Do I say Yaaleh Veyavo, Retzei or both?

Since Rosh Chodesh falls on motza’ei Shabbos, I thought it appropriate to discuss:

Do I say Yaaleh Veyavo, Retzei or both?

Question #1: Is it Shabbos versus Rosh Chodesh?

“When Rosh Chodesh begins on motza’ei Shabbos, do I say Yaaleh Veyavo in bensching at seudah shelishis?”

Question #2: Why is this night of Chanukah different from all other nights?

“Chanukah begins this motza’ei Shabbos. If I finish seudah shelishis after nightfall, do I include Al Hanissim in bensching?”

Introduction

When we recite birchas hamazon on Shabbos, Yom Tov, Chol Hamoed, Rosh Chodesh, Chanukah and Purim, we include special prayers to commemorate the holiday: on Shabbos, a passage beginning with the word Retzei; on Yom Tov, Chol Hamoed and Rosh Chodesh, the opening words are Yaaleh Veyavo; and on Chanukah and Purim, Al Hanissim.

In a different article, I discussed whether one recites these additions when one’s meal was divided between a holiday and a weekday – i.e., one ate part of his meal on the holiday and part before or after; or when the change of date transpired between the eating of the meal and the bensching. Does one recite the special addition to commemorate the holiday when this happens, or does one omit it? We discovered that there are several opinions as to what to do. These are the earliest opinions that I found:

  1. When one bensches

The Rosh rules that one recites the version of birchas hamazon appropriate to when one bensches, regardless as to when one ate the meal. In his opinion, one who finished seudah shelishis after nightfall does not recite Retzei. Similarly, one whose Purim seudah ends after Purim does not recite Al Hanissim. The Rosh also holds that someone who completed a meal before Rosh Chodesh and bensches after it is dark should recite Yaaleh Veyavo.

  1. The beginning of the meal

The Maharam, as understood by the Bach and the Aruch Hashulchan, maintains that the text of the bensching is established according to what was correct when the meal began. Therefore, one who finished seudah shelishis after nightfall recites Retzei, since his meal began on Shabbos. (There is an exception – if he did something to declare that Shabbos is over, such as reciting havdalah, davening maariv, or even simply answering borchu, he does not recite Retzei any more, as it is therefore inconsistent to mention Shabbos in bensching.)

  1. All of the above

The Maharam, as understood by the Taz, contends that one adds the special prayer if either the meal began on the holiday or one is bensching on the holiday. Thus, one who finished seudah shelishis after nightfall recites Retzei, and someone who completed a meal before Rosh Chodesh and bensches after it is dark should recite Yaaleh Veyavo.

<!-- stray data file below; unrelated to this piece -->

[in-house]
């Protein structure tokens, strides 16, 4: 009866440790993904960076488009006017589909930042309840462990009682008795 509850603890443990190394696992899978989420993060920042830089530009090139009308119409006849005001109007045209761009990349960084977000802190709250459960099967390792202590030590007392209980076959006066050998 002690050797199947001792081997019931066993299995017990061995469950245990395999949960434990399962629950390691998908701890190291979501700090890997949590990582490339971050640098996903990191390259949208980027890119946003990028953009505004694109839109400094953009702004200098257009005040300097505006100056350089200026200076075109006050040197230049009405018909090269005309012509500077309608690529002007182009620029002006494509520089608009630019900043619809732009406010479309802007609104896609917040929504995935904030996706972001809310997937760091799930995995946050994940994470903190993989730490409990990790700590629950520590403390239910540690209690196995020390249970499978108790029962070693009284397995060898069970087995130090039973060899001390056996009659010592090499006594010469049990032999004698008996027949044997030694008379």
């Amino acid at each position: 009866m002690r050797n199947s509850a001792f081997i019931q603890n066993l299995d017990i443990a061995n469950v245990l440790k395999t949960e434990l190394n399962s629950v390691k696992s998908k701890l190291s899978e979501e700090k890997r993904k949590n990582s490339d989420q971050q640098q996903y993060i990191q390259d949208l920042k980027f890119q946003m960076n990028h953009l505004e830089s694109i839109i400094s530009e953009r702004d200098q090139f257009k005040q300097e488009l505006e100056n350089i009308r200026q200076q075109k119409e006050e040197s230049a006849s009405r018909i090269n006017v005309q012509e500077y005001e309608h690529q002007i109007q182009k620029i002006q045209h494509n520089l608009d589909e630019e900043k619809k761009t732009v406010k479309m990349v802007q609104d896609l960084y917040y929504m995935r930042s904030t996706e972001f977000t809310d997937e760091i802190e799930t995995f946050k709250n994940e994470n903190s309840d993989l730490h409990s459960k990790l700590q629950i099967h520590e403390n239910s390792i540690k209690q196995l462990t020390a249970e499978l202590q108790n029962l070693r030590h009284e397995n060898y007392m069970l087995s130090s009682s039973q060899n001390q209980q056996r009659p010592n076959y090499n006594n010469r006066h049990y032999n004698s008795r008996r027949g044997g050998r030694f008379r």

The halachic conclusion

The halachic consensus regarding someone who began his meal on Shabbos or Purim and continued it into the night is that one recites Retzei or Al Hanissim, following the position of the Maharam and not the Rosh.

Conflicting prayers

The topic of our current article adds a new aspect to this question – what to do when Rosh Chodesh or Chanukah begins on motza’ei Shabbos, and seudah shelishis started on Shabbos and was completed on Rosh Chodesh or on Chanukah. According to the Rosh, one should recite Yaaleh Veyavo or Al Hanissim, whether or not one ate on Rosh Chodesh or on Chanukah. However, the consensus of halachic opinion is that the Maharam’s opinion is accepted, in this topic, over that of the Rosh. According to those who understand that the Maharam ruled that one should always recite the text of birchas hamazon appropriate to the beginning of the meal, one should recite Retzei. Yet, many authorities follow the second interpretation of the Maharam mentioned above, that one adds the special prayer if either the meal began on the holiday or one is bensching on the holiday. What complicates our question is that there may be a requirement to recite both Retzei and either Yaaleh Veyavo or Al Hanissim, yet mentioning both in the same bensching might be contradictory in this instance, since the holiday begins after Shabbos ends. As we will soon see, whether or not this is a problem is, itself, debated by the authorities.

The earliest authority that I found who discusses this predicament is the Bach (end of Orach Chayim, 188). Regarding what to recite when seudah shelishis continues into Rosh Chodesh, he concludes that one should say Retzei and not Yaaleh Veyavo, because the beginning of a meal determines the exact text of its birchas hamazon. As I mentioned above, this is precisely the way the Bach understands the Maharam’s position – that the proper bensching is always determined by the beginning of the meal. Since the halacha follows the Maharam’s position, the Bach comfortably rules according to his understanding of the Maharam, that one recites Retzei and not Yaaleh Veyavo.